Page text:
Better than big? The UAE brings life beyond largeness to Venice

The theme of the exhibition in the UAE Pavilion at the 2018 Venice Biennale has been announced, and it’s an interesting one: Lifescapes Beyond Bigness, “an exhibition exploring human-scale architectural landscapes”.

The irony is inescapable, given that bigness is so inescapably linked with the international perception of the country. It seems a prime requirement that the UAE must have the tallest, widest, most extreme, most expensive, most shiny examples of everything.

Maybe there’s no contradiction, in fact. Lifescapes Beyond Bigness will aim to highlight the role of architecture and urban design in forming “the choreography of people’s daily routines … It particularly investigates the role of ‘quotidian’ (everyday) landscapes in accommodating, enhancing, and facilitating social activities across different places in the UAE”. Clearly the plaza below the Burj Khalifa or the urbanity of the Palm are amenable to “accommodating, enhancing, and facilitating” social activities.

But it seems that a more unstructured topography will provide the basis of the exhibition. Or as the press release puts it, “the everyday life or the choreography of informal, un-programmed lifescapes in the UAE will be explored through a curatorial selection of different typologies and places from the UAE’s diverse landscape”. Examples cited are “neighbourhoods, urban blocks, streets and alleyways, squares and public spaces, mountains and agrarian settings”.

[perfectpullquote align=”left” bordertop=”false” cite=”” link=”” color=”” class=”” size=””]… an excursion into these humane and under-celebrated areas of the UAE, highlighting the interplay between the physicality of architecture and places …[/perfectpullquote]

The UAE’s urban planners would probably claim that all of those feature in their newest developments – well, possibly not alleyways: they don’t seem to rank very highly on the list of desirable brochure-friendly buzzwords – but obviously there’s going to be more mileage in seeing how people have adapted (and adapted to) less organised, less predictable, less planned spaces.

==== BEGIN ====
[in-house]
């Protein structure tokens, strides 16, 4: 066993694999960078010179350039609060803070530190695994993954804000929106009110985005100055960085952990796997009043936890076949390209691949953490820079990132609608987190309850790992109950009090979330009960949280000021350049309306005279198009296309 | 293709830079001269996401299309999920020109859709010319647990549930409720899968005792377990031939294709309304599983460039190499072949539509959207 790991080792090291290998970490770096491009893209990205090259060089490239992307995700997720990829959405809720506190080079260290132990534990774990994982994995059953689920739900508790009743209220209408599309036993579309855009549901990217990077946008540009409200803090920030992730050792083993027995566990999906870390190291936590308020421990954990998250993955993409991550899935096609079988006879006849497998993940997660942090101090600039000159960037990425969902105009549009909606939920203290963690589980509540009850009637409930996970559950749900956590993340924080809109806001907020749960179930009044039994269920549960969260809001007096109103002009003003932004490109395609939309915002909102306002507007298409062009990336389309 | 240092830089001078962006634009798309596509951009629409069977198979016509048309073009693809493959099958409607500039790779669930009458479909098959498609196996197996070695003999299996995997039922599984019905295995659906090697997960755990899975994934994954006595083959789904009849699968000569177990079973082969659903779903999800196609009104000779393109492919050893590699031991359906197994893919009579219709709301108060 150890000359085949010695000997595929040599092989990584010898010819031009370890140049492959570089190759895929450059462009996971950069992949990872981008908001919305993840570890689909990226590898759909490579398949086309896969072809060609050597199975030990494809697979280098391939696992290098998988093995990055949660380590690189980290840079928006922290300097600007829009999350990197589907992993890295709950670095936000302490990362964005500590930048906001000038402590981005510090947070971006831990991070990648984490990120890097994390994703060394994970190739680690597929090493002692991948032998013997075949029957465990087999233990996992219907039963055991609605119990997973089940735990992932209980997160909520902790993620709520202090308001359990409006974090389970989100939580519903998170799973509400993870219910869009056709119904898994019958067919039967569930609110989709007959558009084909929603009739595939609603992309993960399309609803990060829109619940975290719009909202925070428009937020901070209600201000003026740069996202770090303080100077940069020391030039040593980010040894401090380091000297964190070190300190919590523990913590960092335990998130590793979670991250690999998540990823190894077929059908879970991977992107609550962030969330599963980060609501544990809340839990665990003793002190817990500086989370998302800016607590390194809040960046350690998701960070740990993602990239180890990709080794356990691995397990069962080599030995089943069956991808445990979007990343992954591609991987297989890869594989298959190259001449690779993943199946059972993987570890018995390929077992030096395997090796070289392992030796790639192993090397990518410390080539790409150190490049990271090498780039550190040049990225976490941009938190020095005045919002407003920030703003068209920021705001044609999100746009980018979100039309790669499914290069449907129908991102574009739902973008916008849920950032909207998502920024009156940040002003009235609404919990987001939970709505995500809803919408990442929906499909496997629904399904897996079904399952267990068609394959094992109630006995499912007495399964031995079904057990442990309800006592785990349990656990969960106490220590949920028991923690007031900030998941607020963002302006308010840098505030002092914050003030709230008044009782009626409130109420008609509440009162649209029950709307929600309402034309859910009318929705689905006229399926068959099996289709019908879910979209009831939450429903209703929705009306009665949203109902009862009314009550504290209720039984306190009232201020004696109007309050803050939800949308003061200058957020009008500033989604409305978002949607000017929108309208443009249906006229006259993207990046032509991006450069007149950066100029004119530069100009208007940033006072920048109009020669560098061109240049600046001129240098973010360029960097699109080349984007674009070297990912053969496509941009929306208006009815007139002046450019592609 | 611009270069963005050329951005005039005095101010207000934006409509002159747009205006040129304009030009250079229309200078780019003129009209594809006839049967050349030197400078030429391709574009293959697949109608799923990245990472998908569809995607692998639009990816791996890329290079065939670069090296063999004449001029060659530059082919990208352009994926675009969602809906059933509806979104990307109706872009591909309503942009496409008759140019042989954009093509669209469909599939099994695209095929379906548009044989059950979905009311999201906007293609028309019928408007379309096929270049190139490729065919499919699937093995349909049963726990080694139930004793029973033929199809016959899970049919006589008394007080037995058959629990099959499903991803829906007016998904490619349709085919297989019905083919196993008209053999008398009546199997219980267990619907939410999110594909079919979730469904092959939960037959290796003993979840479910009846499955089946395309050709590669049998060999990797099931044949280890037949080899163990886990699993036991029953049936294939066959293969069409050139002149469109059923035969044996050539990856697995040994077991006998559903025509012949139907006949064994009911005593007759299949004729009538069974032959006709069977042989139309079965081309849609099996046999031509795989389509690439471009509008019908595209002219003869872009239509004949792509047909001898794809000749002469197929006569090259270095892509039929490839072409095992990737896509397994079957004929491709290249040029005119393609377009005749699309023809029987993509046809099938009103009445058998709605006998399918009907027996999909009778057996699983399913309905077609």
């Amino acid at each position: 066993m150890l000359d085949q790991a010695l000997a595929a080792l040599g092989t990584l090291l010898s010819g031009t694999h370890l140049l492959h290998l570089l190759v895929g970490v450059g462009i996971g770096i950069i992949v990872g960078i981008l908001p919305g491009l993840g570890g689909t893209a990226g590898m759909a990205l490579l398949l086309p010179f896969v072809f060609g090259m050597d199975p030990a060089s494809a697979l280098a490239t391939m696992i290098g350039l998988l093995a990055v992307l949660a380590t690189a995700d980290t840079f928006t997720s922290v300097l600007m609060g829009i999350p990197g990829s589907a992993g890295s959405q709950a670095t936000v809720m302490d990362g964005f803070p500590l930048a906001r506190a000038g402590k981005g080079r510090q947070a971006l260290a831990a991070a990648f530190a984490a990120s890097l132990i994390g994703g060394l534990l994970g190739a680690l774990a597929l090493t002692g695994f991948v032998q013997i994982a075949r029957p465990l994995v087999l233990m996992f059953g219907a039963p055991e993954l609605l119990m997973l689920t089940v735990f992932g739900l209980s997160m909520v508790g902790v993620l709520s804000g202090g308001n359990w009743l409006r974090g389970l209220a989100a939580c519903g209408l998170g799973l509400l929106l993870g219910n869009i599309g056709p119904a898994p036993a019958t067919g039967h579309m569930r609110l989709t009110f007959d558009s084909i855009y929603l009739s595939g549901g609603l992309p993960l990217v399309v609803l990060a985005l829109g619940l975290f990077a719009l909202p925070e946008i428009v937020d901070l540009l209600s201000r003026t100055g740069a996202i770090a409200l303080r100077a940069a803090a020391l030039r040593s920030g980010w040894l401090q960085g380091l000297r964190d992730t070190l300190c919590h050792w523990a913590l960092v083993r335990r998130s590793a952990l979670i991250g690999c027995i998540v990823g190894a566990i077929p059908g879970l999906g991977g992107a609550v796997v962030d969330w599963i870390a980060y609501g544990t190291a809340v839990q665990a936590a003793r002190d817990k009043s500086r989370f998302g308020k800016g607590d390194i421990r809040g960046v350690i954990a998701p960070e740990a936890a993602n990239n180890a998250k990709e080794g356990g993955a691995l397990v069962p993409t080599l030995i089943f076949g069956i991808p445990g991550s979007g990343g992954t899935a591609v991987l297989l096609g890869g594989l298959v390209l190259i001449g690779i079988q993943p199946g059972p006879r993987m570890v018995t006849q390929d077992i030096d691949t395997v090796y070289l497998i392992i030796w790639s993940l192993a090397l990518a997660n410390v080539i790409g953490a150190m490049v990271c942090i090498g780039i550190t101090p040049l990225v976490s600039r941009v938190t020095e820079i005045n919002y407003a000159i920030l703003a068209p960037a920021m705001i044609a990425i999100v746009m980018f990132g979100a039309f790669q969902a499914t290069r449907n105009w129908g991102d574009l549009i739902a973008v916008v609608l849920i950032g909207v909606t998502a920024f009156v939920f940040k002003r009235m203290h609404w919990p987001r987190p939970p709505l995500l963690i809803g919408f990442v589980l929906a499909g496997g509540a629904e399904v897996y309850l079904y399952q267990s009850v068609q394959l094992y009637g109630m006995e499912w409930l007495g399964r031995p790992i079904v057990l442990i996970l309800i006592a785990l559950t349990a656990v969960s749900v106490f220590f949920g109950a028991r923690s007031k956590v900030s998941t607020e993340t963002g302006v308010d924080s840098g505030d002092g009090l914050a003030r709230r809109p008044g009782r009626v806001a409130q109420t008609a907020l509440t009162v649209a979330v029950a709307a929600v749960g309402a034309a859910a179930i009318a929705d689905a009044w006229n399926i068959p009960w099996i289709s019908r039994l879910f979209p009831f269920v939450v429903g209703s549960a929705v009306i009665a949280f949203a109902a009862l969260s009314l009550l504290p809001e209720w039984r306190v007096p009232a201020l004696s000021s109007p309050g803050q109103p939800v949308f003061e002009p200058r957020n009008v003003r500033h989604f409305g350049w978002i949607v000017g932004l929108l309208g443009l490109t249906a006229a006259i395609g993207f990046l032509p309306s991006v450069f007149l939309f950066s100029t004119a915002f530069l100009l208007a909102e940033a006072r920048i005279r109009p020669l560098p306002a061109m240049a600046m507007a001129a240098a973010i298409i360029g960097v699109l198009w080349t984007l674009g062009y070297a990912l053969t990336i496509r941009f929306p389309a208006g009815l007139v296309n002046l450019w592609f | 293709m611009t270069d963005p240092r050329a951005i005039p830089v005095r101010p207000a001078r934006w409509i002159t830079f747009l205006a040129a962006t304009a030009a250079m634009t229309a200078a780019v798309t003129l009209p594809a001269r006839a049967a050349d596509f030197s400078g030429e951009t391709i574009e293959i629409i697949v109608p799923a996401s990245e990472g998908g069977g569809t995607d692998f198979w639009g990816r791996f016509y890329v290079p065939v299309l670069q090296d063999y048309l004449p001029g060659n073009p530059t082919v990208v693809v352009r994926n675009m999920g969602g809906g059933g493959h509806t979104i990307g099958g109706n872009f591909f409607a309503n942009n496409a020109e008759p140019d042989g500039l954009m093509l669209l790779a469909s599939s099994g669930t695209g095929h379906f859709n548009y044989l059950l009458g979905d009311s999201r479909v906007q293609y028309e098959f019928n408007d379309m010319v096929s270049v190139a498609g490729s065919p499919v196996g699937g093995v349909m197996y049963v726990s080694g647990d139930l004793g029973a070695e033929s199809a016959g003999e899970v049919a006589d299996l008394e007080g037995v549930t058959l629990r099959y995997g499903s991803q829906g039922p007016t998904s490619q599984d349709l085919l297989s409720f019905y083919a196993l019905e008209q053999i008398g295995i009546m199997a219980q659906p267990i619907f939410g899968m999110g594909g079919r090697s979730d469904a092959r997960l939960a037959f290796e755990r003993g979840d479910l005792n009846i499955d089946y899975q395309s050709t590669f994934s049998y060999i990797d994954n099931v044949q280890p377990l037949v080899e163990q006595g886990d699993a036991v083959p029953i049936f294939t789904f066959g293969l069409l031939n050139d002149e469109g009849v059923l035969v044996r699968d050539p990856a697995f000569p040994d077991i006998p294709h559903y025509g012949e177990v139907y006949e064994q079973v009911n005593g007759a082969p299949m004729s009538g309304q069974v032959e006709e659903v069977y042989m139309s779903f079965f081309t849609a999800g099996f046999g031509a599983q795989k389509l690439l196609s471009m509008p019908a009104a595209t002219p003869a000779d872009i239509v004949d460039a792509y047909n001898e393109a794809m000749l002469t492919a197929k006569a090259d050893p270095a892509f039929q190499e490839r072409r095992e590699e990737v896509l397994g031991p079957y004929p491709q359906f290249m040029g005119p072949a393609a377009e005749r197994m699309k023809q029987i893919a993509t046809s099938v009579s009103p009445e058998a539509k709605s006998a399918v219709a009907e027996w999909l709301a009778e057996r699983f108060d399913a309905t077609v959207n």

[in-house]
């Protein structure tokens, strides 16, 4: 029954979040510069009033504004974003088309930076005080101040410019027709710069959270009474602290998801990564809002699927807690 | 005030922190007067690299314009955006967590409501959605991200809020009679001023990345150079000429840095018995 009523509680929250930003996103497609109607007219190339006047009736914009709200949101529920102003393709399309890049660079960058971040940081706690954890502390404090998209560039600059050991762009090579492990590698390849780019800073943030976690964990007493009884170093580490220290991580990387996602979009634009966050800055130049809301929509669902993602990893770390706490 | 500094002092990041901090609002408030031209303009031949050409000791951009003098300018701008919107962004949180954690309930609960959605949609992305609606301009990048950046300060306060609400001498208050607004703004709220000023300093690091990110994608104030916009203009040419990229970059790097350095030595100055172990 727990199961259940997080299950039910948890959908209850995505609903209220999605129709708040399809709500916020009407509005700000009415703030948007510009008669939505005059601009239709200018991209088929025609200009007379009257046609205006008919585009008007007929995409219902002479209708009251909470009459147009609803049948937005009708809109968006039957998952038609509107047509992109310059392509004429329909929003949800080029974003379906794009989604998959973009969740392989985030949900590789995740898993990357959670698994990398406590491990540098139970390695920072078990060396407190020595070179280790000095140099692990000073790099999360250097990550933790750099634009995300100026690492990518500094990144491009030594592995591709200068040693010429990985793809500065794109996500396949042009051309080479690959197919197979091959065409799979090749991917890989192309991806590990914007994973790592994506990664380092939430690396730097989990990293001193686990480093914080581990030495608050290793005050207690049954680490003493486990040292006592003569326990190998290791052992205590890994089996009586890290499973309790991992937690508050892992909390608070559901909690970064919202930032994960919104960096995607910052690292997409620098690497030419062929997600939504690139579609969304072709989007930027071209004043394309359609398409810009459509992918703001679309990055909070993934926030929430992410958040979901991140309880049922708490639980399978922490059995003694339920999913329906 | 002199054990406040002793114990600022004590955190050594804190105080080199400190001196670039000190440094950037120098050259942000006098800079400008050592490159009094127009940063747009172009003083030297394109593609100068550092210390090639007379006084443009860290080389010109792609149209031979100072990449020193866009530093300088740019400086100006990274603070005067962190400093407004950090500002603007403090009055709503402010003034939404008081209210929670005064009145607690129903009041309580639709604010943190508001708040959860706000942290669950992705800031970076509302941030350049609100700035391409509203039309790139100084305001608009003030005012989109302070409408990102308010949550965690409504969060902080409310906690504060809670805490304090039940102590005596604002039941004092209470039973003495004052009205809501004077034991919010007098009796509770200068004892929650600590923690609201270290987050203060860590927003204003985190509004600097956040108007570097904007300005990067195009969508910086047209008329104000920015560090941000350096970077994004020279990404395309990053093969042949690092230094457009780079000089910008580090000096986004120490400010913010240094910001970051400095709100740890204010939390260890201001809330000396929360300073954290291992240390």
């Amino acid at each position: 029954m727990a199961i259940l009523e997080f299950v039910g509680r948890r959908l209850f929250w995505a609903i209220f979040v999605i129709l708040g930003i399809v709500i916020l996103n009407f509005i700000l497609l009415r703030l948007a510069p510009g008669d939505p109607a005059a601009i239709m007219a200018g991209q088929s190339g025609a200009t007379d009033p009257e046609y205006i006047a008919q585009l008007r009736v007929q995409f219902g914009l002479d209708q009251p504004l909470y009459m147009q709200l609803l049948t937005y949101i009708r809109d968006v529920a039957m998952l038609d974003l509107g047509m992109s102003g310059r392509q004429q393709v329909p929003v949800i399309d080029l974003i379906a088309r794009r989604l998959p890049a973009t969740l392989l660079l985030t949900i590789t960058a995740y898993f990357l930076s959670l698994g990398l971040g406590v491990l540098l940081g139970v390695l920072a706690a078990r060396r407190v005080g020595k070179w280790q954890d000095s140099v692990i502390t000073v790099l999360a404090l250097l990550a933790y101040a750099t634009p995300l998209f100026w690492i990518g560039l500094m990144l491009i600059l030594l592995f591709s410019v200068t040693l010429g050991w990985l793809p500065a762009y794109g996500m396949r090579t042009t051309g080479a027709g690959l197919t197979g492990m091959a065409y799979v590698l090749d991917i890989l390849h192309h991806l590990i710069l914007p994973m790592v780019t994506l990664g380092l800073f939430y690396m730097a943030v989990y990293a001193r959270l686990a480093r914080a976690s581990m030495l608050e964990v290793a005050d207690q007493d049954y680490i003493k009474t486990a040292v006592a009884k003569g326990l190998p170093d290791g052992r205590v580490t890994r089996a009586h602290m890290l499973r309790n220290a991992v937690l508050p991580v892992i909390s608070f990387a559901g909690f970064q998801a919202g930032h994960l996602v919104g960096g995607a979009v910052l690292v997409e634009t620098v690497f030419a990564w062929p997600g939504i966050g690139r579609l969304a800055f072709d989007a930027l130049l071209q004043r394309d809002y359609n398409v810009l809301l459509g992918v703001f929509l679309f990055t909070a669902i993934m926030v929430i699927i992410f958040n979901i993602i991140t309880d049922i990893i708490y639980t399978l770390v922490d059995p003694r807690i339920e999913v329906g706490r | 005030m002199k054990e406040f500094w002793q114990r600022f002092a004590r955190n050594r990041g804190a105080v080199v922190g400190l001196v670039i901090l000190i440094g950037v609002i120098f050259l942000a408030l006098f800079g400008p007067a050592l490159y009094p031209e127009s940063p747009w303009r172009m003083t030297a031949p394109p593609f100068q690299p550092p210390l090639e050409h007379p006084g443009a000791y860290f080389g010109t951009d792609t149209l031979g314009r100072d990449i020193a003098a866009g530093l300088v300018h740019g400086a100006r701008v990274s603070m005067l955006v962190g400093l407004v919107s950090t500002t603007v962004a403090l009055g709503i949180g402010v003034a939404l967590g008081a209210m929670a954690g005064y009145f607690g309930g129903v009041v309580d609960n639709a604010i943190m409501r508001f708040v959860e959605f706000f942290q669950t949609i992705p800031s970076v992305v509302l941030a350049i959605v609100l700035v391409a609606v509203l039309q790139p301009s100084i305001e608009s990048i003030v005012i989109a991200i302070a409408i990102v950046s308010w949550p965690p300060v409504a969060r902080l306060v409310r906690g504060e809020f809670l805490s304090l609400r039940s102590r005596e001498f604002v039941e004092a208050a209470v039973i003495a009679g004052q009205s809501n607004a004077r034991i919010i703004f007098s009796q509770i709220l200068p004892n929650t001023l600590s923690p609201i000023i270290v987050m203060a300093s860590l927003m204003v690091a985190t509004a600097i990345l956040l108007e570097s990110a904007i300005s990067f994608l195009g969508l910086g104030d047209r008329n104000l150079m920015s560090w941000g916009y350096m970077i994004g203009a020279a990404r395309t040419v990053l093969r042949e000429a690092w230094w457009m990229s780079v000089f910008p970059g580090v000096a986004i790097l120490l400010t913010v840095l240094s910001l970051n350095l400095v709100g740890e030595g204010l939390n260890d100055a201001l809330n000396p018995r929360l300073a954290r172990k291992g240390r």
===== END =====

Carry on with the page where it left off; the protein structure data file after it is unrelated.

The Lifescapes Beyond Bigness curator is Khaled Alawadi, an architect, planner and urban designer who is Assistant Professor of Sustainable Urbanism at the Masdar Institute in Abu Dhabi, and his credentials are very good. Sustainable urbanism is probably the key to the future of a planet with a nine billion population, after all, and it’s thinkers like Dr Alawadi who will be shaping that.

So this could be one of the more broad-based UAE National Pavilion shows. We’re promised “sophisticated site observation and mapping research techniques” that will present an exploration the architectural and design traditions that have shaped the behavioural rhythms and informal patterns of life lived within them.

And it should also present an antidote to the kind of kneejerk reaction with which we started this piece: the exhibition “will also invite visitors to experience important landscapes that are often overlooked in common perceptions about UAE’s megadevelopment discourse”. The UAE as a repository of varied approaches to the environment? Should be fun.

Here’s Dr Alawadi’s official statement: “The late Sheikh Zayed bin Sultan Al Nahyan, the UAE’s founding father, believed that urban planning should aim to support happiness and social cohesion by putting human needs at the centre of design. In line with this principle, many of the UAE’s pre-1990s urban and non-urban ‘quotidian’ landscapes were socially responsive and facilitated the development of diverse, vibrant communities.

“This exhibition is an excursion into these humane and under-celebrated areas of the UAE, highlighting the interplay between the physicality of architecture and places, and the dynamic choreography of everyday life.”

Khulood Al Atiyat, commissioner of the National Pavilion UAE in his role as Manager of Arts, Culture and Heritage at the Salama bint Hamdan Al Nahyan Foundation, points out that Dr Alawadi’s research encompasses human behaviour and social life rather than focusing only on the narrow issues of design and architecture. He believes the result will be “a rich picture of the UAE which will challenge preconceptions”.

Let’s hope so. The 16th International Architecture Exhibition of the Venice Biennale will run from 26 May to 25 November.

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